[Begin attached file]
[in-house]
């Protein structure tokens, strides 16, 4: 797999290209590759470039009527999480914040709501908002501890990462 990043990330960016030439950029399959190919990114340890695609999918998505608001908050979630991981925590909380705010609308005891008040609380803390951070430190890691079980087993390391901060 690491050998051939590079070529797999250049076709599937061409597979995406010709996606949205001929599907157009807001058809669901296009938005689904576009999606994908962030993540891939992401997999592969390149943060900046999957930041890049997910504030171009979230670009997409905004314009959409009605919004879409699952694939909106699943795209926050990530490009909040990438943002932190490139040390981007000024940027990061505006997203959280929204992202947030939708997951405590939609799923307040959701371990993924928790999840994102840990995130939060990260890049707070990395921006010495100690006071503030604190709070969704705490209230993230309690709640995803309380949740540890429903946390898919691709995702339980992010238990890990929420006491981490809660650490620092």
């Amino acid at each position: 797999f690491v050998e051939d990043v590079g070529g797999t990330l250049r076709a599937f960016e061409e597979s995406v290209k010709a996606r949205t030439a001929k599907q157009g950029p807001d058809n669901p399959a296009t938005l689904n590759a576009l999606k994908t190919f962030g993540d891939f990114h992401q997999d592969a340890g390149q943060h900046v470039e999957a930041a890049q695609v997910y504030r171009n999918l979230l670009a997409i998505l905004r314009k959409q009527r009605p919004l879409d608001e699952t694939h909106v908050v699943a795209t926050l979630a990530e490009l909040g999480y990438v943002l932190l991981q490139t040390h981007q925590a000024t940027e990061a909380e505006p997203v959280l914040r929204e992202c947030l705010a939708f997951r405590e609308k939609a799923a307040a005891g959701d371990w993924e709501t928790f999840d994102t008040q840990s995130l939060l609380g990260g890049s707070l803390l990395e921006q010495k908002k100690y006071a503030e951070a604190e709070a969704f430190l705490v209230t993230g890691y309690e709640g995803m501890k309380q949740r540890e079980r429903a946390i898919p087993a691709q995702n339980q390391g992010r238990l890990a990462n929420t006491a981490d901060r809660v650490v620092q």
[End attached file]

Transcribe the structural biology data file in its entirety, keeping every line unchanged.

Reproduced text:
[in-house]
């Protein structure tokens, strides 16, 4: 797999290209590759470039009527999480914040709501908002501890990462 990043990330960016030439950029399959190919990114340890695609999918998505608001908050979630991981925590909380705010609308005891008040609380803390951070430190890691079980087993390391901060 690491050998051939590079070529797999250049076709599937061409597979995406010709996606949205001929599907157009807001058809669901296009938005689904576009999606994908962030993540891939992401997999592969390149943060900046999957930041890049997910504030171009979230670009997409905004314009959409009605919004879409699952694939909106699943795209926050990530490009909040990438943002932190490139040390981007000024940027990061505006997203959280929204992202947030939708997951405590939609799923307040959701371990993924928790999840994102840990995130939060990260890049707070990395921006010495100690006071503030604190709070969704705490209230993230309690709640995803309380949740540890429903946390898919691709995702339980992010238990890990929420006491981490809660650490620092």
């Amino acid at each position: 797999f690491v050998e051939d990043v590079g070529g797999t990330l250049r076709a599937f960016e061409e597979s995406v290209k010709a996606r949205t030439a001929k599907q157009g950029p807001d058809n669901p399959a296009t938005l689904n590759a576009l999606k994908t190919f962030g993540d891939f990114h992401q997999d592969a340890g390149q943060h900046v470039e999957a930041a890049q695609v997910y504030r171009n999918l979230l670009a997409i998505l905004r314009k959409q009527r009605p919004l879409d608001e699952t694939h909106v908050v699943a795209t926050l979630a990530e490009l909040g999480y990438v943002l932190l991981q490139t040390h981007q925590a000024t940027e990061a909380e505006p997203v959280l914040r929204e992202c947030l705010a939708f997951r405590e609308k939609a799923a307040a005891g959701d371990w993924e709501t928790f999840d994102t008040q840990s995130l939060l609380g990260g890049s707070l803390l990395e921006q010495k908002k100690y006071a503030e951070a604190e709070a969704f430190l705490v209230t993230g890691y309690e709640g995803m501890k309380q949740r540890e079980r429903a946390i898919p087993a691709q995702n339980q390391g992010r238990l890990a990462n929420t006491a981490d901060r809660v650490v620092q």